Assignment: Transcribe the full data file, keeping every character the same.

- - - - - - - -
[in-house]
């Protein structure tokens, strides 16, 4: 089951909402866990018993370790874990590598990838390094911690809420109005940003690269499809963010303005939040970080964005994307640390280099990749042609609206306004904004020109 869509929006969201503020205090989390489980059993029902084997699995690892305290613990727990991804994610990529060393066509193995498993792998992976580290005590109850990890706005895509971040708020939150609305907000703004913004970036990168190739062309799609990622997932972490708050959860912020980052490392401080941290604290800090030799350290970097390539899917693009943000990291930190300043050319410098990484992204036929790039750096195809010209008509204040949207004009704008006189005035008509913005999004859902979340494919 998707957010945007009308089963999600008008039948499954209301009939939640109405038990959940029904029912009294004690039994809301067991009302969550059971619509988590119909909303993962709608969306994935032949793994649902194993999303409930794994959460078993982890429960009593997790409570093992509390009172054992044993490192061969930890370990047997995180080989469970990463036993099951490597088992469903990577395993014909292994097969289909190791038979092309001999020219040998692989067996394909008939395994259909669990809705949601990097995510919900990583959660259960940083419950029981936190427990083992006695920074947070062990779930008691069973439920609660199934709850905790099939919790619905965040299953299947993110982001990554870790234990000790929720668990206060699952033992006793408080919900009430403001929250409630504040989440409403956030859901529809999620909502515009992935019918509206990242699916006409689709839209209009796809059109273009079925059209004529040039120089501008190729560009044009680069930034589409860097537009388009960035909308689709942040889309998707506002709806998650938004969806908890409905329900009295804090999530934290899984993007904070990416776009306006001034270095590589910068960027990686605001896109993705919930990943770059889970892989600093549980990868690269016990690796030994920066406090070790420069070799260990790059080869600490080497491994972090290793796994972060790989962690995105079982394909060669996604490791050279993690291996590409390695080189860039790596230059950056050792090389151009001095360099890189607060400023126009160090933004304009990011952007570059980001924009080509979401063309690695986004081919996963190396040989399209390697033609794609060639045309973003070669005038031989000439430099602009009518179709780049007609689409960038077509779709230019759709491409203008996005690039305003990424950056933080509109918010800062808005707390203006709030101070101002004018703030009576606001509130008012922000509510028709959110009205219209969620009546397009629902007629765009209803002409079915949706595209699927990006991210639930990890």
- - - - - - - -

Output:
[in-house]
């Protein structure tokens, strides 16, 4: 089951909402866990018993370790874990590598990838390094911690809420109005940003690269499809963010303005939040970080964005994307640390280099990749042609609206306004904004020109 869509929006969201503020205090989390489980059993029902084997699995690892305290613990727990991804994610990529060393066509193995498993792998992976580290005590109850990890706005895509971040708020939150609305907000703004913004970036990168190739062309799609990622997932972490708050959860912020980052490392401080941290604290800090030799350290970097390539899917693009943000990291930190300043050319410098990484992204036929790039750096195809010209008509204040949207004009704008006189005035008509913005999004859902979340494919 998707957010945007009308089963999600008008039948499954209301009939939640109405038990959940029904029912009294004690039994809301067991009302969550059971619509988590119909909303993962709608969306994935032949793994649902194993999303409930794994959460078993982890429960009593997790409570093992509390009172054992044993490192061969930890370990047997995180080989469970990463036993099951490597088992469903990577395993014909292994097969289909190791038979092309001999020219040998692989067996394909008939395994259909669990809705949601990097995510919900990583959660259960940083419950029981936190427990083992006695920074947070062990779930008691069973439920609660199934709850905790099939919790619905965040299953299947993110982001990554870790234990000790929720668990206060699952033992006793408080919900009430403001929250409630504040989440409403956030859901529809999620909502515009992935019918509206990242699916006409689709839209209009796809059109273009079925059209004529040039120089501008190729560009044009680069930034589409860097537009388009960035909308689709942040889309998707506002709806998650938004969806908890409905329900009295804090999530934290899984993007904070990416776009306006001034270095590589910068960027990686605001896109993705919930990943770059889970892989600093549980990868690269016990690796030994920066406090070790420069070799260990790059080869600490080497491994972090290793796994972060790989962690995105079982394909060669996604490791050279993690291996590409390695080189860039790596230059950056050792090389151009001095360099890189607060400023126009160090933004304009990011952007570059980001924009080509979401063309690695986004081919996963190396040989399209390697033609794609060639045309973003070669005038031989000439430099602009009518179709780049007609689409960038077509779709230019759709491409203008996005690039305003990424950056933080509109918010800062808005707390203006709030101070101002004018703030009576606001509130008012922000509510028709959110009205219209969620009546397009629902007629765009209803002409079915949706595209699927990006991210639930990890």